Configurable software helps hold ‘em and fold ‘em

This article shows how Roberts PolyPro, a specialty packaging machine builder, cut its programming time by implementing tightly integrated HMI tools.

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By Steve Kuehn, Managing Editor

IN A NEVER-ENDING quest to remain competitive, machine builders exercise a variety of tactics to execute cost-efficient design strategies. For example, engineering and building new machinery on a modular theme with standardized control components now is commonplace. This permits builders to configure and reconfigure their designs to meet myriad customer requirements without having to re-invent the wheel each time with a dedicated, application-specific solution.

With control software increasingly based on open, more flexible platforms, it only makes sense to pursue machine programming and implement HMI software in a similar way. Why create expensive dedicated HMI software when today’s standardized software platforms deliver cost efficiencies and design flexibility that provide customers with a more reliable, better-performing machine?

It’s a Package Deal
Charlotte, N.C.-based machine builder Roberts PolyPro works with consumer products companies to design, construct and commission equipment that installs/assembles plastic fixtures such as handles, spouts and plastic seals on consumer packaged goods. The company also builds paperboard finishing equipment for package converters and contract packagers (See Figure 1).

Figure 1: Simplicity and More Speed Required

Roberts PolyPro built two similar paperboard assembly machines, but its engineers were still looking for ways to decrease time and boost machine performance.

One of the assembly machines designed and built by Roberts PolyPro forms the open-basket beverage carriers most commonly used for six-packs of bottled beer.

In 2002, Roberts PolyPro received a request to build a beverage carrier machine that would assemble two-piece cardboard open basket carriers with a throughput of 425 pieces per minute. The company had built two similar machines prior to this request, but Roberts PolyPro engineers were still looking for ways to decrease programming time and boost machine performance.  

A Better Machine
The Roberts PolyPro machine uses Kraft board and recycled pressed board to manufacture a stronger, lighter carrier in less time and at a significant cost savings when compared to traditional one-piece carriers.

The beverage carrier machine starts with two pieces of cardboard. A plain piece of cardboard goes on the inside of the carrier and creates a web for the beverages to fit in. The other piece of cardboard has a printed graphic on it that acts as the outside of the carrier. The machine takes the two cardboard pieces, and through an automated sequence of precise folding and gluing, produces beverage carriers of speeds of up to 500 per minute (See Figure 2 below).

Roberts Polypro says speed is the real benefit here. It is relatively easy to do this process slowly, but once you start increasing the speed it becomes more challenging. According to the OEM, this is where the motion control decisions made during design—for both hardware and software--really come apparent.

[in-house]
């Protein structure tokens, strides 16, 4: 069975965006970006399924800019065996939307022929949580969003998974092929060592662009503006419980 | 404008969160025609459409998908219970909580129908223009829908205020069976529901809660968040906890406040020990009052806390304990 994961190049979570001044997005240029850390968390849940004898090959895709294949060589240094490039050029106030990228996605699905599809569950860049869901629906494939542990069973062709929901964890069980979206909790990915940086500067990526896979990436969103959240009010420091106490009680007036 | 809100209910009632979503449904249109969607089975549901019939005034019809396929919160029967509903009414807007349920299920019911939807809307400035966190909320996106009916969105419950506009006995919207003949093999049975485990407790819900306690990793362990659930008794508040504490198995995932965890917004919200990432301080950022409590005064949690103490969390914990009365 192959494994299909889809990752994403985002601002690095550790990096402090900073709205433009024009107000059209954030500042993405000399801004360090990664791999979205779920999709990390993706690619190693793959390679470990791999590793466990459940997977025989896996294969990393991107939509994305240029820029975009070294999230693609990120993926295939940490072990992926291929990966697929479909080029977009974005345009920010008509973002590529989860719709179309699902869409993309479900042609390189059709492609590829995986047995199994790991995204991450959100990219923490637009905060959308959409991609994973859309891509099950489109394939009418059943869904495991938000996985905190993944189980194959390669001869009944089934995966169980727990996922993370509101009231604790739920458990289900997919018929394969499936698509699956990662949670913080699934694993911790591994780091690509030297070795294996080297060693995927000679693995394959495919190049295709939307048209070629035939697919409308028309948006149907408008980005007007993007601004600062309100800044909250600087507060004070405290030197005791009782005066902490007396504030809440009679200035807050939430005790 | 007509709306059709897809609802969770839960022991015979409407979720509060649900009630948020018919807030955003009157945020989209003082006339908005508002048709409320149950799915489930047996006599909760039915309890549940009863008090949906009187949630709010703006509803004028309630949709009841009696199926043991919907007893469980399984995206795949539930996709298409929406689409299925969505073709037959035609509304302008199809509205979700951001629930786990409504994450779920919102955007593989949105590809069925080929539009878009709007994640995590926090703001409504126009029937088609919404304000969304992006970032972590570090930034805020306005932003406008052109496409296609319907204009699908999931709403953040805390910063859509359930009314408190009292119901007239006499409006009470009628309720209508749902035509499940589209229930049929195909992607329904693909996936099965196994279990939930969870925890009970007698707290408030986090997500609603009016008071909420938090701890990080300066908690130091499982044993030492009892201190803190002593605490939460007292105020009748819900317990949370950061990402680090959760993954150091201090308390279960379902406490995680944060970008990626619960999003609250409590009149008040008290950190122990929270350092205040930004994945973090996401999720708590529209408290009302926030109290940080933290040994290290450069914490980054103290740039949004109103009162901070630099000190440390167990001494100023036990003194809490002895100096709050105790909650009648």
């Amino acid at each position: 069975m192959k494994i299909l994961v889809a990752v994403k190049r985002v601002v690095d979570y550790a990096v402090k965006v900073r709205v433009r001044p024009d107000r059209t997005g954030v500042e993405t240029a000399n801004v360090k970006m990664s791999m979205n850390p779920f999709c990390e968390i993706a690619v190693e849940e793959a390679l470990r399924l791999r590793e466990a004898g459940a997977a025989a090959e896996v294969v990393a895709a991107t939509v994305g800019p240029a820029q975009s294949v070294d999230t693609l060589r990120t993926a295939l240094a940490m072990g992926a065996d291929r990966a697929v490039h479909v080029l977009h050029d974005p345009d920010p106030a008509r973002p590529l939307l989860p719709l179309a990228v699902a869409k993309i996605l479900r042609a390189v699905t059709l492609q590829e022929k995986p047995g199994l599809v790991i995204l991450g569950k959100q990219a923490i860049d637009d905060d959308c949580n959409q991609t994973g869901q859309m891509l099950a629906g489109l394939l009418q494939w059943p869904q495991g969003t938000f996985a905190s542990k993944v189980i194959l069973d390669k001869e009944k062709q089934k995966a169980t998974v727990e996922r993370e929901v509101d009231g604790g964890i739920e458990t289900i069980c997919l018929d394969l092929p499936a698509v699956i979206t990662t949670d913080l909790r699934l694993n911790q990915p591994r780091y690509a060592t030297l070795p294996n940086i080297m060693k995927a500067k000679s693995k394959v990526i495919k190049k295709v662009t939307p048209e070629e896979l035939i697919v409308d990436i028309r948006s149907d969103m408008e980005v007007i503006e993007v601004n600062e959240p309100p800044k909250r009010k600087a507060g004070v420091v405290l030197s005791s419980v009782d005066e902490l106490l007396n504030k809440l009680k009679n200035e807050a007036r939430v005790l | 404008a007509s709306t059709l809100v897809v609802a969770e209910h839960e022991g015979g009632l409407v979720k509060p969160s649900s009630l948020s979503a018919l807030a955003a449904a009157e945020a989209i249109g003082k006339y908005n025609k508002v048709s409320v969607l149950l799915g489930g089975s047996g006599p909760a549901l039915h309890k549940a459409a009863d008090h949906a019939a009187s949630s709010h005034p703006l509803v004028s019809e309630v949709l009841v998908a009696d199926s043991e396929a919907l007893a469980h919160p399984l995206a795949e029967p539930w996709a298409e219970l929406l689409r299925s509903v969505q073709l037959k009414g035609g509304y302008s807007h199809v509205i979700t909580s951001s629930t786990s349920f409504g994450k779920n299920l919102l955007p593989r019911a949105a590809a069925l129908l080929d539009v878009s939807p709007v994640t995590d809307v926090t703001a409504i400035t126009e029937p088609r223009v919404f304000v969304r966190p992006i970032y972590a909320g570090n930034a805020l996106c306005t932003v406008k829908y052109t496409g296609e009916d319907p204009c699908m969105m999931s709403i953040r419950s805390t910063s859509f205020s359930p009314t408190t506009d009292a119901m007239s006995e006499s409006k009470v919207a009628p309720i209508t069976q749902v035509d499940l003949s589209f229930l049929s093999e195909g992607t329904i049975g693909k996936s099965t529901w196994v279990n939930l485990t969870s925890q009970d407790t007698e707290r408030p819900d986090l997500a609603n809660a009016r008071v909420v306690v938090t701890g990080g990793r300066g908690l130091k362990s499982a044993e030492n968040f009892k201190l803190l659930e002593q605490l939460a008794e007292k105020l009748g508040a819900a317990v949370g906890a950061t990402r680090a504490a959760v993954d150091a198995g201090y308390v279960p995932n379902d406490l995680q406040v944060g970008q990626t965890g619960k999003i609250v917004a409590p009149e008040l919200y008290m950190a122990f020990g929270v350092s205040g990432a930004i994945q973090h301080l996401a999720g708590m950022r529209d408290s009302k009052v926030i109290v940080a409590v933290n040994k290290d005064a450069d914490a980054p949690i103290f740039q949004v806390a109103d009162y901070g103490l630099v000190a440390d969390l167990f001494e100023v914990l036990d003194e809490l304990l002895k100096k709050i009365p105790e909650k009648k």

The company built its first beverage carrier assembly machine in 1999 using Allen Bradley SLC 5/04s for control. To help reduce engineering time for the second machine it produced, the machine builder relied on the Rockwell’s ControlLogix technology for machine control functions.

Figure 2: You Gotta Know How to Fold ‘Em
The machine takes the two cardboard pieces, and through an automated sequence of precise folding and gluing, producing assemblies at speeds of up to 500 per minute.

For the newer design, the company’s engineers say the Allen-Bradley Kinetics 6000 multiaxis servo drive was useful because it is compact and offers better power for its size. It also is flexible, so adjustments can be made using the HMI during production.

The HMI is key because it allows the operators to make such real-time changes while the machine is running (See Figure 3 below). If a downstream worker sees that product isn’t folded correctly, he can adjust the settings through the HMI without turning the machine off. “With each new machine we build, we want to make sure we use technology that will improve machine performance and reduce engineering and installation time and costs,” says Ray Neel, controls engineering manager, Roberts PolyPro.

Reduce Programming Time With VBA
In designing the third beverage carrier, a critical goal for Roberts PolyPro engineers was to further reduce programming time. While fundamentally satisfied with the Wonderware HMI package used on its previous two machines, they were looking for improvements and wanted to explore other options.
While attending a customer event held by their local distributor, Neel watched a demonstration of Rockwell Software’s component-based RSView32 HMI software package.

Among its features, RSView32 can integrate ActiveX controls and use Microsoft Visual Basic for Applications (VBA) as a built-in programming language.

“It’s very empowering because it allows me to do a lot more with it,” says Neel. “I already was familiar with VBA so I didn’t have to learn anything new, I could just walk in and write code.” Neel says if he needed anything special, he could just go to the Internet and find it. “It provides a huge reservoir of code snippets and application information that I can find on the Internet,” he explains. “It’s an easier way of doing things because I can just cut and paste code and move on to the next task.”

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